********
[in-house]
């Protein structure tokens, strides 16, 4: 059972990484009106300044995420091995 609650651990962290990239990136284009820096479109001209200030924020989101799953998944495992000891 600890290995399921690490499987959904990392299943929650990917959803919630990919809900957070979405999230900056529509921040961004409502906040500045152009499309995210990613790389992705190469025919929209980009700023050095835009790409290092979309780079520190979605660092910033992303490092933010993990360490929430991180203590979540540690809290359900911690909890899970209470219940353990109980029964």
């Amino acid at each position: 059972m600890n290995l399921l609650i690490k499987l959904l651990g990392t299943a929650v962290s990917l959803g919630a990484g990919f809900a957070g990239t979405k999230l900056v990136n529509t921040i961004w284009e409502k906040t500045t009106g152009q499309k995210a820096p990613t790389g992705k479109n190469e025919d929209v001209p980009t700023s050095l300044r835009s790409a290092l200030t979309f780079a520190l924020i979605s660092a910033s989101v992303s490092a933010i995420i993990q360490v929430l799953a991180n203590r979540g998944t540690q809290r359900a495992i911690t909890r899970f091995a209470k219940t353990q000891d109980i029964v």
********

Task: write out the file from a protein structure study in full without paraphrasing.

[in-house]
């Protein structure tokens, strides 16, 4: 059972990484009106300044995420091995 609650651990962290990239990136284009820096479109001209200030924020989101799953998944495992000891 600890290995399921690490499987959904990392299943929650990917959803919630990919809900957070979405999230900056529509921040961004409502906040500045152009499309995210990613790389992705190469025919929209980009700023050095835009790409290092979309780079520190979605660092910033992303490092933010993990360490929430991180203590979540540690809290359900911690909890899970209470219940353990109980029964």
């Amino acid at each position: 059972m600890n290995l399921l609650i690490k499987l959904l651990g990392t299943a929650v962290s990917l959803g919630a990484g990919f809900a957070g990239t979405k999230l900056v990136n529509t921040i961004w284009e409502k906040t500045t009106g152009q499309k995210a820096p990613t790389g992705k479109n190469e025919d929209v001209p980009t700023s050095l300044r835009s790409a290092l200030t979309f780079a520190l924020i979605s660092a910033s989101v992303s490092a933010i995420i993990q360490v929430l799953a991180n203590r979540g998944t540690q809290r359900a495992i911690t909890r899970f091995a209470k219940t353990q000891d109980i029964v």